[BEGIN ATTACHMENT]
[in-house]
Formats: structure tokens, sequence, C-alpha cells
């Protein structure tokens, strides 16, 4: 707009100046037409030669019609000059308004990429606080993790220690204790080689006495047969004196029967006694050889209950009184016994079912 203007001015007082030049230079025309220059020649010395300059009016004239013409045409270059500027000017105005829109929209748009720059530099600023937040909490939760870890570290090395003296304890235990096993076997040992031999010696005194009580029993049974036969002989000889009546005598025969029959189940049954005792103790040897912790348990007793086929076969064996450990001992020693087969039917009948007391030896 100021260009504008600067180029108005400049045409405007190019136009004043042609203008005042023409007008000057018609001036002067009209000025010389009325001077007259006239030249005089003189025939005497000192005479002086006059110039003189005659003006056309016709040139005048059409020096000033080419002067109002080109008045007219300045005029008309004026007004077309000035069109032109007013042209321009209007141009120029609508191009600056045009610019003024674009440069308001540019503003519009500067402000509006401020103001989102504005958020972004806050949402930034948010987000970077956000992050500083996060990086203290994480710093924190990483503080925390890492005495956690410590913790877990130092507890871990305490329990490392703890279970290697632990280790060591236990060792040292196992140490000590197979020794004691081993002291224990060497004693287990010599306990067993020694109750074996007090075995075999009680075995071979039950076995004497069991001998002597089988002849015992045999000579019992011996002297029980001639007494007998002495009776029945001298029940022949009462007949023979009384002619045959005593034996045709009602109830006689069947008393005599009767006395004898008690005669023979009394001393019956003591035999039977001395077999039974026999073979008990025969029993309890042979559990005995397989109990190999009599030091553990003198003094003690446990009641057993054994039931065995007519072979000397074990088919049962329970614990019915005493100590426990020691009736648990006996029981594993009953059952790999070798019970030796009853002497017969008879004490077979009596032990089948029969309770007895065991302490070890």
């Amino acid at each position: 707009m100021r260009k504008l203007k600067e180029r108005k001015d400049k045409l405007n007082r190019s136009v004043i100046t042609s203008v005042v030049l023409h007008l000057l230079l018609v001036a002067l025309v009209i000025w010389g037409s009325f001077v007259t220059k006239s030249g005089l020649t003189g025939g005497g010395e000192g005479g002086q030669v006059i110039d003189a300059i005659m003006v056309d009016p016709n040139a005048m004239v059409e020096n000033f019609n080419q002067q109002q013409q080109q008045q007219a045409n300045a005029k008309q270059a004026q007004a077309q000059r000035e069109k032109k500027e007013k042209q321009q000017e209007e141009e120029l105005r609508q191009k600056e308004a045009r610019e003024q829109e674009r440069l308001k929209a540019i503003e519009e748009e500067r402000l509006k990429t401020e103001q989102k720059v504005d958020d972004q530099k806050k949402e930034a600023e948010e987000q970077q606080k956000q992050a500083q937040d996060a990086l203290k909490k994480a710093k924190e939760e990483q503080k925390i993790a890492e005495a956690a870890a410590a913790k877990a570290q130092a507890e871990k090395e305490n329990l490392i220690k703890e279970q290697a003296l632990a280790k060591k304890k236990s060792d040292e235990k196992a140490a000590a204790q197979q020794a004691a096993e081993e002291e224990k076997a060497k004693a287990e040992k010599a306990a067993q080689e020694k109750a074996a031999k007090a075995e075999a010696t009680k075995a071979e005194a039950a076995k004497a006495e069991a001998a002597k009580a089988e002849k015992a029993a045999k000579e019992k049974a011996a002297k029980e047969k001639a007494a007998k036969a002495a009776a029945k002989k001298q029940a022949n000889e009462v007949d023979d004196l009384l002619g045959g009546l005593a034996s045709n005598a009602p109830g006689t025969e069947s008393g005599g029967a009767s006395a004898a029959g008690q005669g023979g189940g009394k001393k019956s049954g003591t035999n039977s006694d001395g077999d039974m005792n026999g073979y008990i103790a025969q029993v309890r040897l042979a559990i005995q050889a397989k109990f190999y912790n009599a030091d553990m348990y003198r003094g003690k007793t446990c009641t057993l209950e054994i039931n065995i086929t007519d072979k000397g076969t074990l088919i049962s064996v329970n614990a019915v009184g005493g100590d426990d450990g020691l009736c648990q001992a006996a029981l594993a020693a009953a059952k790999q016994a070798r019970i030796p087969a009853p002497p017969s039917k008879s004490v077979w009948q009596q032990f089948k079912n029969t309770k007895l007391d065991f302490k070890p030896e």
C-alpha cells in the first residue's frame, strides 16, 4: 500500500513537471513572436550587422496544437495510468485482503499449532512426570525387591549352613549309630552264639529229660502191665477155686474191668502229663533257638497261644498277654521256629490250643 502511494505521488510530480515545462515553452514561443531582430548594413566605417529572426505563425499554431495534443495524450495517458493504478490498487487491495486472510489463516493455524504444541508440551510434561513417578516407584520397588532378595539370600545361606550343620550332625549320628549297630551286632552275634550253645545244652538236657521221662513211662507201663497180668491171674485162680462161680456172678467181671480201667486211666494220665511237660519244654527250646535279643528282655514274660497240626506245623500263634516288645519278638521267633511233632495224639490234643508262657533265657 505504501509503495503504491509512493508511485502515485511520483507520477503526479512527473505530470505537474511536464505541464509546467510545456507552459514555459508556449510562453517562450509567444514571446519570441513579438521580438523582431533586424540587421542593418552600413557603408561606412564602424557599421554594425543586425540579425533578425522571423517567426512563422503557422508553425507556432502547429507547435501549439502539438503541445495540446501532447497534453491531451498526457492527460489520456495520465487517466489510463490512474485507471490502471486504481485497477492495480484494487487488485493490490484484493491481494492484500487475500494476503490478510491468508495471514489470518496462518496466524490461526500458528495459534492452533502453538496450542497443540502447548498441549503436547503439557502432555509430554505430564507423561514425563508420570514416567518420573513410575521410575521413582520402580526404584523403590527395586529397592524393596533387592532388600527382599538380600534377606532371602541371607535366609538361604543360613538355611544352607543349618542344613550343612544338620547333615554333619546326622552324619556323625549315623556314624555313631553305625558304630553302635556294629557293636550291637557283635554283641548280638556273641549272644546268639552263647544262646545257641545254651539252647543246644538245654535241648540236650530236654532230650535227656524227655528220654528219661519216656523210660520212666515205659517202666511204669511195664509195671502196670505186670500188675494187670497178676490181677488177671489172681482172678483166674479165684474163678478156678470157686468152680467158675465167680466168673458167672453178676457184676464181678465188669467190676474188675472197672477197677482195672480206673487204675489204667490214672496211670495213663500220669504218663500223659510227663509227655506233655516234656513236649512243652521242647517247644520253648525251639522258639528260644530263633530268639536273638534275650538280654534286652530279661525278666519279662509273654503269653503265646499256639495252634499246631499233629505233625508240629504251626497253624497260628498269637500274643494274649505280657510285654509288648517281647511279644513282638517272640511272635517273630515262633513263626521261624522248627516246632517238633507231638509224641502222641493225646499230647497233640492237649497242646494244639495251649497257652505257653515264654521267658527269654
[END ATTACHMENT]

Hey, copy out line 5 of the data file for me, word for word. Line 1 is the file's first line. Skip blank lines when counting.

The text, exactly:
C-alpha cells in the first residue's frame, strides 16, 4: 500500500513537471513572436550587422496544437495510468485482503499449532512426570525387591549352613549309630552264639529229660502191665477155686474191668502229663533257638497261644498277654521256629490250643 502511494505521488510530480515545462515553452514561443531582430548594413566605417529572426505563425499554431495534443495524450495517458493504478490498487487491495486472510489463516493455524504444541508440551510434561513417578516407584520397588532378595539370600545361606550343620550332625549320628549297630551286632552275634550253645545244652538236657521221662513211662507201663497180668491171674485162680462161680456172678467181671480201667486211666494220665511237660519244654527250646535279643528282655514274660497240626506245623500263634516288645519278638521267633511233632495224639490234643508262657533265657 505504501509503495503504491509512493508511485502515485511520483507520477503526479512527473505530470505537474511536464505541464509546467510545456507552459514555459508556449510562453517562450509567444514571446519570441513579438521580438523582431533586424540587421542593418552600413557603408561606412564602424557599421554594425543586425540579425533578425522571423517567426512563422503557422508553425507556432502547429507547435501549439502539438503541445495540446501532447497534453491531451498526457492527460489520456495520465487517466489510463490512474485507471490502471486504481485497477492495480484494487487488485493490490484484493491481494492484500487475500494476503490478510491468508495471514489470518496462518496466524490461526500458528495459534492452533502453538496450542497443540502447548498441549503436547503439557502432555509430554505430564507423561514425563508420570514416567518420573513410575521410575521413582520402580526404584523403590527395586529397592524393596533387592532388600527382599538380600534377606532371602541371607535366609538361604543360613538355611544352607543349618542344613550343612544338620547333615554333619546326622552324619556323625549315623556314624555313631553305625558304630553302635556294629557293636550291637557283635554283641548280638556273641549272644546268639552263647544262646545257641545254651539252647543246644538245654535241648540236650530236654532230650535227656524227655528220654528219661519216656523210660520212666515205659517202666511204669511195664509195671502196670505186670500188675494187670497178676490181677488177671489172681482172678483166674479165684474163678478156678470157686468152680467158675465167680466168673458167672453178676457184676464181678465188669467190676474188675472197672477197677482195672480206673487204675489204667490214672496211670495213663500220669504218663500223659510227663509227655506233655516234656513236649512243652521242647517247644520253648525251639522258639528260644530263633530268639536273638534275650538280654534286652530279661525278666519279662509273654503269653503265646499256639495252634499246631499233629505233625508240629504251626497253624497260628498269637500274643494274649505280657510285654509288648517281647511279644513282638517272640511272635517273630515262633513263626521261624522248627516246632517238633507231638509224641502222641493225646499230647497233640492237649497242646494244639495251649497257652505257653515264654521267658527269654